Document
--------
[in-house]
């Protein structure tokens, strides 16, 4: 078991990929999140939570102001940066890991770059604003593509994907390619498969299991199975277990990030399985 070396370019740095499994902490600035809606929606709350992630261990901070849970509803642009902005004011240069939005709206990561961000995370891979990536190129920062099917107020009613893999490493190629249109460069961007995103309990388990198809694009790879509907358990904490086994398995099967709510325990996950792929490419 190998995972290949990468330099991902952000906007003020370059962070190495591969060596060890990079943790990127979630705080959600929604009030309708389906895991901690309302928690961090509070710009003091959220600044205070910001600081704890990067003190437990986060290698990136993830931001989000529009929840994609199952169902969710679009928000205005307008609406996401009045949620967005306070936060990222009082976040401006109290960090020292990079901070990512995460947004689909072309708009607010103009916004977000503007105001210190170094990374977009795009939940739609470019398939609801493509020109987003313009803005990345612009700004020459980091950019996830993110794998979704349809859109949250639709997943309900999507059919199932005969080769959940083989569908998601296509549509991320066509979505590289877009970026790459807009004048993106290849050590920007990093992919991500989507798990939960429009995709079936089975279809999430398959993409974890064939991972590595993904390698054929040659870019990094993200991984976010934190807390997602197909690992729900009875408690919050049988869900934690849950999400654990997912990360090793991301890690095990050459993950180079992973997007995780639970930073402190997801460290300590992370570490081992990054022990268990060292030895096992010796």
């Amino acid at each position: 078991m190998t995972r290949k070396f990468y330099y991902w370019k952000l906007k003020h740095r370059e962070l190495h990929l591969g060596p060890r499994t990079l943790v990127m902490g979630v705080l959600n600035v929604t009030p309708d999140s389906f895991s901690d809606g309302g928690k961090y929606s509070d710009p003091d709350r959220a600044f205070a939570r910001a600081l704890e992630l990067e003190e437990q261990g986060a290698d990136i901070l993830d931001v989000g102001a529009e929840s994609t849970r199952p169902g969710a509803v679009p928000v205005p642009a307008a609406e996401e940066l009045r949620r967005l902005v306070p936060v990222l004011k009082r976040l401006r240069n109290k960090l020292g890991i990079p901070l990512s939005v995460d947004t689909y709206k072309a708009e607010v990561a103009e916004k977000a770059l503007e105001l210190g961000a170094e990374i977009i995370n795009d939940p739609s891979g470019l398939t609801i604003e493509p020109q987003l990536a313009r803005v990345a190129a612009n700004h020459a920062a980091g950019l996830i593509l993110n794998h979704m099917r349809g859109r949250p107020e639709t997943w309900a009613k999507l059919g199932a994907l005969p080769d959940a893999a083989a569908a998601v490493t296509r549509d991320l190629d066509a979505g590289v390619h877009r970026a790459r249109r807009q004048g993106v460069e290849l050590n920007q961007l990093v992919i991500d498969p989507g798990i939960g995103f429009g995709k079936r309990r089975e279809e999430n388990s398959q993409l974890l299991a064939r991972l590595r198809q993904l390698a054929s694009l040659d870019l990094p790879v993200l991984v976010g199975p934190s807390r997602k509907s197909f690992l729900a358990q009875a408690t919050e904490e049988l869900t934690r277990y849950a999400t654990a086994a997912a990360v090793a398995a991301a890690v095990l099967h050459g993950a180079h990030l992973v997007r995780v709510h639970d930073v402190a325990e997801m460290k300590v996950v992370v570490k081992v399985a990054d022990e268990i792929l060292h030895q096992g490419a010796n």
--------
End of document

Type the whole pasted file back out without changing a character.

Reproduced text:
[in-house]
């Protein structure tokens, strides 16, 4: 078991990929999140939570102001940066890991770059604003593509994907390619498969299991199975277990990030399985 070396370019740095499994902490600035809606929606709350992630261990901070849970509803642009902005004011240069939005709206990561961000995370891979990536190129920062099917107020009613893999490493190629249109460069961007995103309990388990198809694009790879509907358990904490086994398995099967709510325990996950792929490419 190998995972290949990468330099991902952000906007003020370059962070190495591969060596060890990079943790990127979630705080959600929604009030309708389906895991901690309302928690961090509070710009003091959220600044205070910001600081704890990067003190437990986060290698990136993830931001989000529009929840994609199952169902969710679009928000205005307008609406996401009045949620967005306070936060990222009082976040401006109290960090020292990079901070990512995460947004689909072309708009607010103009916004977000503007105001210190170094990374977009795009939940739609470019398939609801493509020109987003313009803005990345612009700004020459980091950019996830993110794998979704349809859109949250639709997943309900999507059919199932005969080769959940083989569908998601296509549509991320066509979505590289877009970026790459807009004048993106290849050590920007990093992919991500989507798990939960429009995709079936089975279809999430398959993409974890064939991972590595993904390698054929040659870019990094993200991984976010934190807390997602197909690992729900009875408690919050049988869900934690849950999400654990997912990360090793991301890690095990050459993950180079992973997007995780639970930073402190997801460290300590992370570490081992990054022990268990060292030895096992010796």
């Amino acid at each position: 078991m190998t995972r290949k070396f990468y330099y991902w370019k952000l906007k003020h740095r370059e962070l190495h990929l591969g060596p060890r499994t990079l943790v990127m902490g979630v705080l959600n600035v929604t009030p309708d999140s389906f895991s901690d809606g309302g928690k961090y929606s509070d710009p003091d709350r959220a600044f205070a939570r910001a600081l704890e992630l990067e003190e437990q261990g986060a290698d990136i901070l993830d931001v989000g102001a529009e929840s994609t849970r199952p169902g969710a509803v679009p928000v205005p642009a307008a609406e996401e940066l009045r949620r967005l902005v306070p936060v990222l004011k009082r976040l401006r240069n109290k960090l020292g890991i990079p901070l990512s939005v995460d947004t689909y709206k072309a708009e607010v990561a103009e916004k977000a770059l503007e105001l210190g961000a170094e990374i977009i995370n795009d939940p739609s891979g470019l398939t609801i604003e493509p020109q987003l990536a313009r803005v990345a190129a612009n700004h020459a920062a980091g950019l996830i593509l993110n794998h979704m099917r349809g859109r949250p107020e639709t997943w309900a009613k999507l059919g199932a994907l005969p080769d959940a893999a083989a569908a998601v490493t296509r549509d991320l190629d066509a979505g590289v390619h877009r970026a790459r249109r807009q004048g993106v460069e290849l050590n920007q961007l990093v992919i991500d498969p989507g798990i939960g995103f429009g995709k079936r309990r089975e279809e999430n388990s398959q993409l974890l299991a064939r991972l590595r198809q993904l390698a054929s694009l040659d870019l990094p790879v993200l991984v976010g199975p934190s807390r997602k509907s197909f690992l729900a358990q009875a408690t919050e904490e049988l869900t934690r277990y849950a999400t654990a086994a997912a990360v090793a398995a991301a890690v095990l099967h050459g993950a180079h990030l992973v997007r995780v709510h639970d930073v402190a325990e997801m460290k300590v996950v992370v570490k081992v399985a990054d022990e268990i792929l060292h030895q096992g490419a010796n």